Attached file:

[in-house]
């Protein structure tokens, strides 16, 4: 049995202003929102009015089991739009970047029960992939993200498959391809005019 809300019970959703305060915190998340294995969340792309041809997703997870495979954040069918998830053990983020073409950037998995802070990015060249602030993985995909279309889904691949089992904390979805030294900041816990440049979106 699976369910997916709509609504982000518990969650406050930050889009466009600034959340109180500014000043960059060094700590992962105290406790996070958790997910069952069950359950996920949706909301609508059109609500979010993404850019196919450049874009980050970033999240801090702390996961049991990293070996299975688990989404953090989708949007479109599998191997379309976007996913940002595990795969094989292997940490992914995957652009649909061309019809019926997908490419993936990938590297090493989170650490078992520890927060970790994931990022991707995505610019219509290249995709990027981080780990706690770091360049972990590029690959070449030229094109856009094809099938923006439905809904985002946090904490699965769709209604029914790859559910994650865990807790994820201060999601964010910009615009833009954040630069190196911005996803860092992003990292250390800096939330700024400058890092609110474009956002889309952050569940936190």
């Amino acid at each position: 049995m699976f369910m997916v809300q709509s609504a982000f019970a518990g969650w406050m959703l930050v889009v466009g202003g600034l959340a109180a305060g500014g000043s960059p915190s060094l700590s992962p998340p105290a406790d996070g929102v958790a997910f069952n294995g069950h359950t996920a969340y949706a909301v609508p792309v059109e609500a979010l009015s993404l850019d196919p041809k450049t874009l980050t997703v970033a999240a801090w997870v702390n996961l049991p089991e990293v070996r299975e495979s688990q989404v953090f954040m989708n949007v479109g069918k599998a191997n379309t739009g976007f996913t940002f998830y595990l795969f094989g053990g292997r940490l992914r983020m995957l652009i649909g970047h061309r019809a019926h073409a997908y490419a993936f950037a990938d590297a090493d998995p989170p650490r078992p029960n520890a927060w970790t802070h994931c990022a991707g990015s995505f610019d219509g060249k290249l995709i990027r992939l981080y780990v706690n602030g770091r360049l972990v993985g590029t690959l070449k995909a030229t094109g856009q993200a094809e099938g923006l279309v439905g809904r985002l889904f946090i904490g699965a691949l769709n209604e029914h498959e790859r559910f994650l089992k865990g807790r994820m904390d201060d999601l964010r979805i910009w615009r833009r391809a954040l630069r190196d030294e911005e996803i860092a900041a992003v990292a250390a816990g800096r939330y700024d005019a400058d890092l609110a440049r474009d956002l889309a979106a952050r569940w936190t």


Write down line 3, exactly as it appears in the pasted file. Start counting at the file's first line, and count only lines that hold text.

């Amino acid at each position: 049995m699976f369910m997916v809300q709509s609504a982000f019970a518990g969650w406050m959703l930050v889009v466009g202003g600034l959340a109180a305060g500014g000043s960059p915190s060094l700590s992962p998340p105290a406790d996070g929102v958790a997910f069952n294995g069950h359950t996920a969340y949706a909301v609508p792309v059109e609500a979010l009015s993404l850019d196919p041809k450049t874009l980050t997703v970033a999240a801090w997870v702390n996961l049991p089991e990293v070996r299975e495979s688990q989404v953090f954040m989708n949007v479109g069918k599998a191997n379309t739009g976007f996913t940002f998830y595990l795969f094989g053990g292997r940490l992914r983020m995957l652009i649909g970047h061309r019809a019926h073409a997908y490419a993936f950037a990938d590297a090493d998995p989170p650490r078992p029960n520890a927060w970790t802070h994931c990022a991707g990015s995505f610019d219509g060249k290249l995709i990027r992939l981080y780990v706690n602030g770091r360049l972990v993985g590029t690959l070449k995909a030229t094109g856009q993200a094809e099938g923006l279309v439905g809904r985002l889904f946090i904490g699965a691949l769709n209604e029914h498959e790859r559910f994650l089992k865990g807790r994820m904390d201060d999601l964010r979805i910009w615009r833009r391809a954040l630069r190196d030294e911005e996803i860092a900041a992003v990292a250390a816990g800096r939330y700024d005019a400058d890092l609110a440049r474009d956002l889309a979106a952050r569940w936190t």